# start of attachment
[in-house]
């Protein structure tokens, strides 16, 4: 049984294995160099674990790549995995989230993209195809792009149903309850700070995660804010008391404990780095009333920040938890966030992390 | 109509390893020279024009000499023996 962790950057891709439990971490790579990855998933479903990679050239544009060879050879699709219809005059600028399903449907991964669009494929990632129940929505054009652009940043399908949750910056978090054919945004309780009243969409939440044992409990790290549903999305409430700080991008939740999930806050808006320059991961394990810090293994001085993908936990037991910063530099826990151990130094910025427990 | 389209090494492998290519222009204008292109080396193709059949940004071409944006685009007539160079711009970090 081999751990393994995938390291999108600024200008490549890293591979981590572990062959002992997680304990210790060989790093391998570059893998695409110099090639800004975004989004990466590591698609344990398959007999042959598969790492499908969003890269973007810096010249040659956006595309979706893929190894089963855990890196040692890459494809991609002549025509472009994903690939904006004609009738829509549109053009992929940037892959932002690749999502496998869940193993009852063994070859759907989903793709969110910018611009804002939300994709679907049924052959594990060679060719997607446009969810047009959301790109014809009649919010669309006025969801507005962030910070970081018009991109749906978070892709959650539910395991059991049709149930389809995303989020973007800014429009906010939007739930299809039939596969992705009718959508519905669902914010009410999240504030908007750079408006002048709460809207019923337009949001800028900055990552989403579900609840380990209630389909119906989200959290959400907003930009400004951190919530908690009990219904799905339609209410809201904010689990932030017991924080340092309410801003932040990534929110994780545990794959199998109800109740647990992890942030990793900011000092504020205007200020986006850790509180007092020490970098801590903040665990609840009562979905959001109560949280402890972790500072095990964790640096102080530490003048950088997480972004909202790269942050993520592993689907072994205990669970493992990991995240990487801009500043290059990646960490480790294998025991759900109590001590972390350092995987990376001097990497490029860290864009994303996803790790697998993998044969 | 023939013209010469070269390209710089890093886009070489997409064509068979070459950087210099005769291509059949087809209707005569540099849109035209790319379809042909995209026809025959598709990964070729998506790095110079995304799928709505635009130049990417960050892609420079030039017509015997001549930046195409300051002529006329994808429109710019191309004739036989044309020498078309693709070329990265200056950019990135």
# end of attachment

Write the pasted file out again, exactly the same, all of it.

[in-house]
């Protein structure tokens, strides 16, 4: 049984294995160099674990790549995995989230993209195809792009149903309850700070995660804010008391404990780095009333920040938890966030992390 | 109509390893020279024009000499023996 962790950057891709439990971490790579990855998933479903990679050239544009060879050879699709219809005059600028399903449907991964669009494929990632129940929505054009652009940043399908949750910056978090054919945004309780009243969409939440044992409990790290549903999305409430700080991008939740999930806050808006320059991961394990810090293994001085993908936990037991910063530099826990151990130094910025427990 | 389209090494492998290519222009204008292109080396193709059949940004071409944006685009007539160079711009970090 081999751990393994995938390291999108600024200008490549890293591979981590572990062959002992997680304990210790060989790093391998570059893998695409110099090639800004975004989004990466590591698609344990398959007999042959598969790492499908969003890269973007810096010249040659956006595309979706893929190894089963855990890196040692890459494809991609002549025509472009994903690939904006004609009738829509549109053009992929940037892959932002690749999502496998869940193993009852063994070859759907989903793709969110910018611009804002939300994709679907049924052959594990060679060719997607446009969810047009959301790109014809009649919010669309006025969801507005962030910070970081018009991109749906978070892709959650539910395991059991049709149930389809995303989020973007800014429009906010939007739930299809039939596969992705009718959508519905669902914010009410999240504030908007750079408006002048709460809207019923337009949001800028900055990552989403579900609840380990209630389909119906989200959290959400907003930009400004951190919530908690009990219904799905339609209410809201904010689990932030017991924080340092309410801003932040990534929110994780545990794959199998109800109740647990992890942030990793900011000092504020205007200020986006850790509180007092020490970098801590903040665990609840009562979905959001109560949280402890972790500072095990964790640096102080530490003048950088997480972004909202790269942050993520592993689907072994205990669970493992990991995240990487801009500043290059990646960490480790294998025991759900109590001590972390350092995987990376001097990497490029860290864009994303996803790790697998993998044969 | 023939013209010469070269390209710089890093886009070489997409064509068979070459950087210099005769291509059949087809209707005569540099849109035209790319379809042909995209026809025959598709990964070729998506790095110079995304799928709505635009130049990417960050892609420079030039017509015997001549930046195409300051002529006329994808429109710019191309004739036989044309020498078309693709070329990265200056950019990135």